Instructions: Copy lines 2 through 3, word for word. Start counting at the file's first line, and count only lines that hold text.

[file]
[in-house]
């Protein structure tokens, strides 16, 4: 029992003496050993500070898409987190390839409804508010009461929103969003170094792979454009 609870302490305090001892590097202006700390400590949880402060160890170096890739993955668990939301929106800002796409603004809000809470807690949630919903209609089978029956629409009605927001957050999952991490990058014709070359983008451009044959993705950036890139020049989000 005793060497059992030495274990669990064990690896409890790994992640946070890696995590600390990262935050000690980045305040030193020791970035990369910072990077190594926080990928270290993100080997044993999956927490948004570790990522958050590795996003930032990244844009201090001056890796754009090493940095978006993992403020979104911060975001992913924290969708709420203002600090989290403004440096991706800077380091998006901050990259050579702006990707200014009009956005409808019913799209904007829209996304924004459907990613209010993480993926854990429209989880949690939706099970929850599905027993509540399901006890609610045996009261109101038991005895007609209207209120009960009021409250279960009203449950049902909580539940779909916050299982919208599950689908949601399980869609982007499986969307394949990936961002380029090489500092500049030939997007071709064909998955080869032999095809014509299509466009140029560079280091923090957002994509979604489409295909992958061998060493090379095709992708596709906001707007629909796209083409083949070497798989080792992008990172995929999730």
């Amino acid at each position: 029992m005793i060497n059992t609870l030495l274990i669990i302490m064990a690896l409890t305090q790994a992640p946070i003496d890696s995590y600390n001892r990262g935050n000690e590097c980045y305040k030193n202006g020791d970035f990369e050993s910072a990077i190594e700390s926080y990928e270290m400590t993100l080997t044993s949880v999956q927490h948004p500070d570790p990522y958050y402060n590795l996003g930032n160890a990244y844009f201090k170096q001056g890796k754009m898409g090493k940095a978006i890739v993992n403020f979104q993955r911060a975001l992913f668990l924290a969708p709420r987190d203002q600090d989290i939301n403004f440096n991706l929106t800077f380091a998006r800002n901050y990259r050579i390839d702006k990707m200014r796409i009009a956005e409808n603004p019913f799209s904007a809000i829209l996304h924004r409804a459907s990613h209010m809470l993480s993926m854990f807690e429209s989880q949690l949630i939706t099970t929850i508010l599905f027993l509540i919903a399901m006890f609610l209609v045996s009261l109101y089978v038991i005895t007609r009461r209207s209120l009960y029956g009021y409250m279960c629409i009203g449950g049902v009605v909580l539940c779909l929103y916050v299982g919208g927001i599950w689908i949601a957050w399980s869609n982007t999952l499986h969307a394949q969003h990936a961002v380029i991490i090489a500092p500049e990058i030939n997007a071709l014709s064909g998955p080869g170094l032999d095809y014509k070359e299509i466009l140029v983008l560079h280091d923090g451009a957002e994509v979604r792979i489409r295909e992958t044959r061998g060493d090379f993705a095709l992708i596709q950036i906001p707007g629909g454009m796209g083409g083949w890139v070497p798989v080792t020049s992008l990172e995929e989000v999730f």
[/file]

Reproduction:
């Protein structure tokens, strides 16, 4: 029992003496050993500070898409987190390839409804508010009461929103969003170094792979454009 609870302490305090001892590097202006700390400590949880402060160890170096890739993955668990939301929106800002796409603004809000809470807690949630919903209609089978029956629409009605927001957050999952991490990058014709070359983008451009044959993705950036890139020049989000 005793060497059992030495274990669990064990690896409890790994992640946070890696995590600390990262935050000690980045305040030193020791970035990369910072990077190594926080990928270290993100080997044993999956927490948004570790990522958050590795996003930032990244844009201090001056890796754009090493940095978006993992403020979104911060975001992913924290969708709420203002600090989290403004440096991706800077380091998006901050990259050579702006990707200014009009956005409808019913799209904007829209996304924004459907990613209010993480993926854990429209989880949690939706099970929850599905027993509540399901006890609610045996009261109101038991005895007609209207209120009960009021409250279960009203449950049902909580539940779909916050299982919208599950689908949601399980869609982007499986969307394949990936961002380029090489500092500049030939997007071709064909998955080869032999095809014509299509466009140029560079280091923090957002994509979604489409295909992958061998060493090379095709992708596709906001707007629909796209083409083949070497798989080792992008990172995929999730």
């Amino acid at each position: 029992m005793i060497n059992t609870l030495l274990i669990i302490m064990a690896l409890t305090q790994a992640p946070i003496d890696s995590y600390n001892r990262g935050n000690e590097c980045y305040k030193n202006g020791d970035f990369e050993s910072a990077i190594e700390s926080y990928e270290m400590t993100l080997t044993s949880v999956q927490h948004p500070d570790p990522y958050y402060n590795l996003g930032n160890a990244y844009f201090k170096q001056g890796k754009m898409g090493k940095a978006i890739v993992n403020f979104q993955r911060a975001l992913f668990l924290a969708p709420r987190d203002q600090d989290i939301n403004f440096n991706l929106t800077f380091a998006r800002n901050y990259r050579i390839d702006k990707m200014r796409i009009a956005e409808n603004p019913f799209s904007a809000i829209l996304h924004r409804a459907s990613h209010m809470l993480s993926m854990f807690e429209s989880q949690l949630i939706t099970t929850i508010l599905f027993l509540i919903a399901m006890f609610l209609v045996s009261l109101y089978v038991i005895t007609r009461r209207s209120l009960y029956g009021y409250m279960c629409i009203g449950g049902v009605v909580l539940c779909l929103y916050v299982g919208g927001i599950w689908i949601a957050w399980s869609n982007t999952l499986h969307a394949q969003h990936a961002v380029i991490i090489a500092p500049e990058i030939n997007a071709l014709s064909g998955p080869g170094l032999d095809y014509k070359e299509i466009l140029v983008l560079h280091d923090g451009a957002e994509v979604r792979i489409r295909e992958t044959r061998g060493d090379f993705a095709l992708i596709q950036i906001p707007g629909g454009m796209g083409g083949w890139v070497p798989v080792t020049s992008l990172e995929e989000v999730f």